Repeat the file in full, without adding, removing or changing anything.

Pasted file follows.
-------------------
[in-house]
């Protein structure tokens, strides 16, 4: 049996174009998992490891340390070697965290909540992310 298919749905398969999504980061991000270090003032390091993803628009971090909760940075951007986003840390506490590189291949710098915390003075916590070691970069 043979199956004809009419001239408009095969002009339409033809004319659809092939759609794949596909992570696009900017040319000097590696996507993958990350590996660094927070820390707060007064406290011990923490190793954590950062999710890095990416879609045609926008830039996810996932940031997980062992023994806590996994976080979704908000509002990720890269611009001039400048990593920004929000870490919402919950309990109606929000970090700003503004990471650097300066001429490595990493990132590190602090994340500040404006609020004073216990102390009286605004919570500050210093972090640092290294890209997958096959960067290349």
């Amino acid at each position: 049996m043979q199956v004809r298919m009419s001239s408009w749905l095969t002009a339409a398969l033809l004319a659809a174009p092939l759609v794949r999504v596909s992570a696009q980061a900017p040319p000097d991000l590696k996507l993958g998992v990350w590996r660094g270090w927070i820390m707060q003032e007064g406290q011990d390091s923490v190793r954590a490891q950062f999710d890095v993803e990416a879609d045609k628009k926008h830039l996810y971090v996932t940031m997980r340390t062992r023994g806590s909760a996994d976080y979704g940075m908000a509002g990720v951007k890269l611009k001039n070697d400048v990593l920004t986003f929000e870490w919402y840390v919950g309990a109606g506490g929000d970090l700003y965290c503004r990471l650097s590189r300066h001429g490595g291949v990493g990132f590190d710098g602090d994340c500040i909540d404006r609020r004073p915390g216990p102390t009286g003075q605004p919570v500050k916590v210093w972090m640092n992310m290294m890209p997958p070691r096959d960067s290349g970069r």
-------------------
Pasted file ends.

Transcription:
[in-house]
């Protein structure tokens, strides 16, 4: 049996174009998992490891340390070697965290909540992310 298919749905398969999504980061991000270090003032390091993803628009971090909760940075951007986003840390506490590189291949710098915390003075916590070691970069 043979199956004809009419001239408009095969002009339409033809004319659809092939759609794949596909992570696009900017040319000097590696996507993958990350590996660094927070820390707060007064406290011990923490190793954590950062999710890095990416879609045609926008830039996810996932940031997980062992023994806590996994976080979704908000509002990720890269611009001039400048990593920004929000870490919402919950309990109606929000970090700003503004990471650097300066001429490595990493990132590190602090994340500040404006609020004073216990102390009286605004919570500050210093972090640092290294890209997958096959960067290349």
């Amino acid at each position: 049996m043979q199956v004809r298919m009419s001239s408009w749905l095969t002009a339409a398969l033809l004319a659809a174009p092939l759609v794949r999504v596909s992570a696009q980061a900017p040319p000097d991000l590696k996507l993958g998992v990350w590996r660094g270090w927070i820390m707060q003032e007064g406290q011990d390091s923490v190793r954590a490891q950062f999710d890095v993803e990416a879609d045609k628009k926008h830039l996810y971090v996932t940031m997980r340390t062992r023994g806590s909760a996994d976080y979704g940075m908000a509002g990720v951007k890269l611009k001039n070697d400048v990593l920004t986003f929000e870490w919402y840390v919950g309990a109606g506490g929000d970090l700003y965290c503004r990471l650097s590189r300066h001429g490595g291949v990493g990132f590190d710098g602090d994340c500040i909540d404006r609020r004073p915390g216990p102390t009286g003075q605004p919570v500050k916590v210093w972090m640092n992310m290294m890209p997958p070691r096959d960067s290349g970069r």